Mind you, the hospital stay in Amsterdam and the many tests they did are all covered by my Mom’s German health insurance. The ambulance trip home might be a problem, but we’ll try to reclaim that from her German health insurance, because there is no other way for her to go home. Try to imagine the financial disaster, if something like this had happened to someone from the US.

The taxi back to the airport cost me another 35 Euros plus tip, so I paid an extra 100 Euros only in taxi fees (which I will try to reclaim from my Mom’s health insurance as well). By now it was 5 PM. At the airport I went to the KLM travel services desk and explained the situation. Turned out that there still was a flight out to Dublin that night. However, I needed to pay 202 Euros, because my ticket didn’t include schedule changes. I said, “Well, it’s not my fault that my Mom collapsed on your non-functioning walkways. Should I just have left her lying there and gone on to my flight?” The lady at the KLM desk apologised, but policy is policy. So I grudgingly whipped out my credit card and paid. I can probably reclaim those 202 Euros from our travel cancellation insurance.

I also asked what happened to our luggage and learned that it was still in Schiphol, because someone had informed KLM that we weren’t flying. “I still need both suitcases”, I told the lady, “Because my Mom’s and my stuff is all mingled up and whichever suitcase I get means I don’t have half the stuff I need.” So now our luggage and I were once more on the way to Dublin.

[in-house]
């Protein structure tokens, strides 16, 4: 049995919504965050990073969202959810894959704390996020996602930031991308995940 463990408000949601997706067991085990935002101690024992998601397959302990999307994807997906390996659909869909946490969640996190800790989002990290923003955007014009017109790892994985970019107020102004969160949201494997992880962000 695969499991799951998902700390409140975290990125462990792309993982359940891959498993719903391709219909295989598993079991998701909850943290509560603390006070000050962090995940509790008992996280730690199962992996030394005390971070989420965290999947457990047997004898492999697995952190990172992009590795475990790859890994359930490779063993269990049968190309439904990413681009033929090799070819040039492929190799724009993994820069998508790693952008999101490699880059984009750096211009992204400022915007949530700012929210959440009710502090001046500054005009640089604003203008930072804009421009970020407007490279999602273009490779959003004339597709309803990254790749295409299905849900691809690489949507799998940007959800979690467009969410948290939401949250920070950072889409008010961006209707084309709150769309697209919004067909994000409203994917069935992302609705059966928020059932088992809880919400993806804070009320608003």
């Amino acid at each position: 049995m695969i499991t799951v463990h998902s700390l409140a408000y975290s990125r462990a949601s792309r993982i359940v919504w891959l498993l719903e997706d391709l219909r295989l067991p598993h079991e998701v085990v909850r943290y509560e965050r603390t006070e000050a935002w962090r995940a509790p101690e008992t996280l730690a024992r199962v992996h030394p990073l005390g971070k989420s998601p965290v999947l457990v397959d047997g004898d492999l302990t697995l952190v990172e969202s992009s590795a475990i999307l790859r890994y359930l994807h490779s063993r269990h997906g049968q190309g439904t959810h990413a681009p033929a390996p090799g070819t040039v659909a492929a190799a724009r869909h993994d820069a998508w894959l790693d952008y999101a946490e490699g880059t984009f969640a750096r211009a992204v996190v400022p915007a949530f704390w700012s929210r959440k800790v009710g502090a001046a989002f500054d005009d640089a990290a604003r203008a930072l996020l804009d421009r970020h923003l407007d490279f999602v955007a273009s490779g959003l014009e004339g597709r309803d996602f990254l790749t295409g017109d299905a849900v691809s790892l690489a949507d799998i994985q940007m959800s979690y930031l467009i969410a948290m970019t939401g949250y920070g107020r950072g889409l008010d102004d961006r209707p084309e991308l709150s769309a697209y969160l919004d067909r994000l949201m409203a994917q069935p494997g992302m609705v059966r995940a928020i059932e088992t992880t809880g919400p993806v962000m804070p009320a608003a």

In the terminal at Schiphol, I bought a grossly overpriced phone charger, because mine had broken down the day before. I ate a ramen noodle soup – also grossly overpriced and no longer nearly as good as before the renovation of the international terminal. Alas, I still couldn’t reach the hotel and sent a text to my father and a cry for help via Twitter that someone really needed to contact the hotel for me. My father finally managed to reach the hotel and I went to my gate. I also called the hospital to ask after my Mom and ask them to tell her that I still got a flight tonight

And guess what? My already late flight to Dublin was delayed by half an hour. On the plane, I sat next to a very nice Dutch lady. I had a coronation chicken sandwich and a small bottle of red wine (which KLM gives you at no extra charge), because after everything that had happened, I really needed a drink.

The sun had just risen, when I left Bremen. It was about to set, when I left Amsterdam. By the time I finally got to Dublin, it was dark. At the airport, I had a new problem, because I had two pretty heavy suitcases. I could put them onto a baggage trolley at the airport, but getting them onto the airport bus was already a problem, though a kindly gentleman helped me.